New Child Product Safety Law Now in Effect

The new Consumer Product Safety Improvement Act (CPSIA), enacted in August 2008, went into effect yesterday and has consumers and sellers equally confused.  The law, points out WebMD, focuses on lead and phthalates in children’s toys and products.

Phthalates are chemicals that enable flexibility in plastics and vinyls, for instance pacifiers and rubber ducks, but which are known in laboratory testing to cause reproductive disturbances such as decreased sperm count, infertility, and reproductive tract malformations, reported WebMD.  Phthalates are also found in cosmetics, personal care products, pharmaceuticals and medical devices, food packaging, and cleaning and building materials, which means that the toxic, dangerous chemical is also quite ubiquitous, noted the National Academy of Sciences in a report it recently published on the issue, said WebMD.

Under the CPSIA, said WebMD, children’s products cannot contain in excess of 0.1 percent of six different types of phthalates.The phthalate limits apply to toys meant for children age 12 and under—except bicycles, playground equipment, musical instruments, and sporting goods—and for child care products for children age three and under and that would be used for sleeping, feeding, sucking, or teething, reported WebMD.

The lead limits apply to consumer products for children age 12 and under and prohibit lead in amounts of 600 parts per million (ppm) in any of the product’s accessible parts, said WebMD, thus decreasing allowable limits under prior mandates. There are myriad issues presented, for instance, children’s books printed prior to 1980 could potentially be in violation of the lead standards ban because lead was allowed in ink at that time, but is in violation of the law today, noted WebMD.

In children and fetuses, lead exposure can cause brain and nervous system damage, behavioral and learning problems, slowed growth, hearing problems, headaches, mental and physical retardation, and behavioral and other health problems.  Lead is also known to cause cancer and reproductive harm and, in adults, lead can damage the nervous system.  Once poisoned by lead, no organ system is immune.  Unfortunately, lead poisoning is difficult to recognize because it manifests with subtle symptoms and there are no definitive indicators that point to contamination.  When faced with peculiar symptoms that do not match any one particular disease, lead poisoning should be considered.  Lead poisoning happens over time with exposure occurring over months, even years, WebMD pointed out.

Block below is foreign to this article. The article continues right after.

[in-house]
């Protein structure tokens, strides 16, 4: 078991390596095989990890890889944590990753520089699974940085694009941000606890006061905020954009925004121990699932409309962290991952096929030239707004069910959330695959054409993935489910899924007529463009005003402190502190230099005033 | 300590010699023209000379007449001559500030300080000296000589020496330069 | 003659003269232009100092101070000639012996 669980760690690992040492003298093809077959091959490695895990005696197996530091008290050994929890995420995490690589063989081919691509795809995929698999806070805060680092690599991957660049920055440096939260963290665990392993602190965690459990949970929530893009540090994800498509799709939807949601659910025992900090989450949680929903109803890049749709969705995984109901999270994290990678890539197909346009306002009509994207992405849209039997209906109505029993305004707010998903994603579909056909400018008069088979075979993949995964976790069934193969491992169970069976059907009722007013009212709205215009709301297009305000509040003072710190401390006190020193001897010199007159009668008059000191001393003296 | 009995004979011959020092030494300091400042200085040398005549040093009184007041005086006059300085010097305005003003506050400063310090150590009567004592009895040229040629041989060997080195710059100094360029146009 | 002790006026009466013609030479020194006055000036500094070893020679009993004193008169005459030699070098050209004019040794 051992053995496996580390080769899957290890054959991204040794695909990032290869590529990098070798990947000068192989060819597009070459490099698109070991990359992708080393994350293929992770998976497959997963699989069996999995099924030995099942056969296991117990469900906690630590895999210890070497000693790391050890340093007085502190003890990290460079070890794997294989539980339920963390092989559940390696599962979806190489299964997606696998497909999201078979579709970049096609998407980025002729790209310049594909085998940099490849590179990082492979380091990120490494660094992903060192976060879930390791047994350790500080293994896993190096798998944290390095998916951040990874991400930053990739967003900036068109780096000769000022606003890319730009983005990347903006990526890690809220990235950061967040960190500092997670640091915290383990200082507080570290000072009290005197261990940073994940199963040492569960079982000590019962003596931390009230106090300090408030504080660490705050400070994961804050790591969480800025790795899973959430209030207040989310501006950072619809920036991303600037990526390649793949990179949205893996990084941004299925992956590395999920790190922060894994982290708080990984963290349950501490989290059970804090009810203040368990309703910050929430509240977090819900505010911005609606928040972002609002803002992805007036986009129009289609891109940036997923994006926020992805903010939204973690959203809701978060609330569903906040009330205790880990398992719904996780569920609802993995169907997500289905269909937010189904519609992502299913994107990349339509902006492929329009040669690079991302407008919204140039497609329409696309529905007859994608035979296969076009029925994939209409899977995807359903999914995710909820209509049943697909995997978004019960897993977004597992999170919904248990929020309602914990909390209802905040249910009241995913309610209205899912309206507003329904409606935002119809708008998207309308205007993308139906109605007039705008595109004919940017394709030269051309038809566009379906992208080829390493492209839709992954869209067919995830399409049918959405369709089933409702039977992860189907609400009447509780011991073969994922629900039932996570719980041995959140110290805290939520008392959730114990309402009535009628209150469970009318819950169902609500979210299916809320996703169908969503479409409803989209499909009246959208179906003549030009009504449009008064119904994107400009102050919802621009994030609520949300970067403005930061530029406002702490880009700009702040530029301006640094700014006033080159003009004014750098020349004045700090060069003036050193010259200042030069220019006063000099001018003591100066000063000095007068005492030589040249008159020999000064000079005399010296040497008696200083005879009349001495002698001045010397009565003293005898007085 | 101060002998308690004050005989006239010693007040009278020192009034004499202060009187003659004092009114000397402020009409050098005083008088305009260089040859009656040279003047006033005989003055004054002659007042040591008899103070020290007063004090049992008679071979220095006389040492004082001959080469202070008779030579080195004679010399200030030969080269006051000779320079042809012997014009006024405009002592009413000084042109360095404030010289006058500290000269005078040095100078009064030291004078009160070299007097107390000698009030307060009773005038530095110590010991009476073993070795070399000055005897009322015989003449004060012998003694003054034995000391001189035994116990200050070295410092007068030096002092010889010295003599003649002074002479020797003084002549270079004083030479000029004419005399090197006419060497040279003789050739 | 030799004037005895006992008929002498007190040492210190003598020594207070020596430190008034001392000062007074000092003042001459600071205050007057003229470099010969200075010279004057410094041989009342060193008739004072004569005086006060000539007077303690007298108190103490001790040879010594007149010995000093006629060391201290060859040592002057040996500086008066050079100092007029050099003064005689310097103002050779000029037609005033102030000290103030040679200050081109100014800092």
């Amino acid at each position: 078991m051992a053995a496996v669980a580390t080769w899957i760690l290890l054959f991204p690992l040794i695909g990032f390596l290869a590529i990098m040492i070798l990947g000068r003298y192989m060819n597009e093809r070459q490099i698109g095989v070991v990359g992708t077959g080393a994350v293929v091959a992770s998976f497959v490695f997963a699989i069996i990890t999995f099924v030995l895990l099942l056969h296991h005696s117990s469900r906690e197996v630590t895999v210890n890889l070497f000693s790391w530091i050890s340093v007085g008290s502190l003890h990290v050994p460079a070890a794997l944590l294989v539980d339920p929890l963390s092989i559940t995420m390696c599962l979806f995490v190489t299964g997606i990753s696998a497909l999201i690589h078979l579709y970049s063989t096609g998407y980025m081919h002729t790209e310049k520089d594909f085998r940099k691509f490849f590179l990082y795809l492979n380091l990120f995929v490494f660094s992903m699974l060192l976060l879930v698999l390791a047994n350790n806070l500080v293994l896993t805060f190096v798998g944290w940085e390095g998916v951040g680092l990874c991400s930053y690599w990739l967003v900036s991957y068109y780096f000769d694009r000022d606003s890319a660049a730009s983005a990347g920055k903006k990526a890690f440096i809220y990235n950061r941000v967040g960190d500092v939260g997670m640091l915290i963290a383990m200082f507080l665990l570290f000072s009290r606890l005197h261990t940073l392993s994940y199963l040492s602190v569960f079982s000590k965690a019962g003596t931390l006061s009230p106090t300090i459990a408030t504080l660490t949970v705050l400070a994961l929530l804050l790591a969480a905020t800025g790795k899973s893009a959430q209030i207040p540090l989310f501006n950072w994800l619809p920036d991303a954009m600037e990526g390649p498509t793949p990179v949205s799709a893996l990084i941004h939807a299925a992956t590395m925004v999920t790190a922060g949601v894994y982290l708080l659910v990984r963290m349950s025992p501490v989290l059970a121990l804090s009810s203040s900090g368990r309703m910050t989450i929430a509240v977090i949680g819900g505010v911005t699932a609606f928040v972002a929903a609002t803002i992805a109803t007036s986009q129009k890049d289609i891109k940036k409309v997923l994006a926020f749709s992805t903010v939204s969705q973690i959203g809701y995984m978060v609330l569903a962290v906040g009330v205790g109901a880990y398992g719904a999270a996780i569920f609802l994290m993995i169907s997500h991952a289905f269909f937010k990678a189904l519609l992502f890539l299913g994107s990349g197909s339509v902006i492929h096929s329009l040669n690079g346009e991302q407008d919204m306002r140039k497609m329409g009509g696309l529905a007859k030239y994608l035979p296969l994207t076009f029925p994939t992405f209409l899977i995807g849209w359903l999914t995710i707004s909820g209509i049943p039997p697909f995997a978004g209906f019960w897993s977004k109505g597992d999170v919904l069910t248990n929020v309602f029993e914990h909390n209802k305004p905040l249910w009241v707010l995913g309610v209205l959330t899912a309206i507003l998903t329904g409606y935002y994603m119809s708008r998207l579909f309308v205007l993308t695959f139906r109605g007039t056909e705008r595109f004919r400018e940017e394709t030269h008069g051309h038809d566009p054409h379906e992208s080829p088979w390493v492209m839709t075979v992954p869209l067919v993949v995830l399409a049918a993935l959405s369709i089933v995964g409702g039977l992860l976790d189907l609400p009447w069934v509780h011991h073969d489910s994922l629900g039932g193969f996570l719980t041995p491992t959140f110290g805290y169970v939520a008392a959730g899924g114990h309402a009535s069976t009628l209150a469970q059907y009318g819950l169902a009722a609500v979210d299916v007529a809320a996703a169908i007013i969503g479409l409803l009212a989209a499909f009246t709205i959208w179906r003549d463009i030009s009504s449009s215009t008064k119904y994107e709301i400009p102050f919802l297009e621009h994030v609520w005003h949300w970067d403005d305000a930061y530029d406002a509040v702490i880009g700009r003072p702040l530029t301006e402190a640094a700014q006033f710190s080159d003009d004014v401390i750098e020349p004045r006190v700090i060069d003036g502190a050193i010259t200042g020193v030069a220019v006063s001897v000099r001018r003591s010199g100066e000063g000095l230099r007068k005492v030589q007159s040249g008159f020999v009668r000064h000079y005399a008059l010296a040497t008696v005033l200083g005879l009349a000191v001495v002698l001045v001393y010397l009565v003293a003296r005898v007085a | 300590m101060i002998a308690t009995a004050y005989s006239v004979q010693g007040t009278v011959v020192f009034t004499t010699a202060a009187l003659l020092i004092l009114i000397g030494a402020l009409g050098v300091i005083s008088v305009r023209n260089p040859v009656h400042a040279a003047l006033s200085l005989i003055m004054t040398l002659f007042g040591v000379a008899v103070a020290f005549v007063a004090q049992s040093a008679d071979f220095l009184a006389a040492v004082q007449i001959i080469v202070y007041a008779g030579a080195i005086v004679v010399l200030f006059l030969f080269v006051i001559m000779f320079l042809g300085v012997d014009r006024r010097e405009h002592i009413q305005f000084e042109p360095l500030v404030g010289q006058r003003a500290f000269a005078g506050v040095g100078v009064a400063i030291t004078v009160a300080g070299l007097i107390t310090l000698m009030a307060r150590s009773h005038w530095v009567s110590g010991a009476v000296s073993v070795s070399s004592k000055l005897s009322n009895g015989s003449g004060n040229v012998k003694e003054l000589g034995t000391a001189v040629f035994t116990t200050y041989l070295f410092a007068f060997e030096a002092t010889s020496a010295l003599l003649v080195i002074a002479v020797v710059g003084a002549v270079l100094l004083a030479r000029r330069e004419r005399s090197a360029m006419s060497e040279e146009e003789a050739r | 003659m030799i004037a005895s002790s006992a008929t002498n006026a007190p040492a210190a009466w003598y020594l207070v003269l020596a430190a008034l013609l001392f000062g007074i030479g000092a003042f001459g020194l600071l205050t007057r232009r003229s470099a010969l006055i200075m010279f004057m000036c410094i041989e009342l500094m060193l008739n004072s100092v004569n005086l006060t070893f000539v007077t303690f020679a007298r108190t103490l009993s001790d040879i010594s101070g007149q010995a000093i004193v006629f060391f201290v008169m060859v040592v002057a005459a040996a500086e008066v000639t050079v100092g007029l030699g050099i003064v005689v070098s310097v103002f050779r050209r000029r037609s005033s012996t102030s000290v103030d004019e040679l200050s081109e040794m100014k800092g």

Also, effective in 2010, children’s product manufacturers must test and certify products, ensuring such products are in compliance with CPSIA standards, said WebMD, noting that, until then, products in excess of the mandated levels can be recalled.  Unfortunately, last week, the CPSC acquiesced to industry pressure and allowed for a delay in the testing requirement which was meant to take effect yesterday, but which has been pushed to next year, reported USA Today, leaving parents and sellers confused as to how to proceed.

In 2008, there were 69 recalls of toys containing lead; seven recalls this year, said USA based on CPSC records.

If they violate the law, retailers and manufacturers would be subject to civil and criminal penalties, including up to five years jail time, said USA Today.

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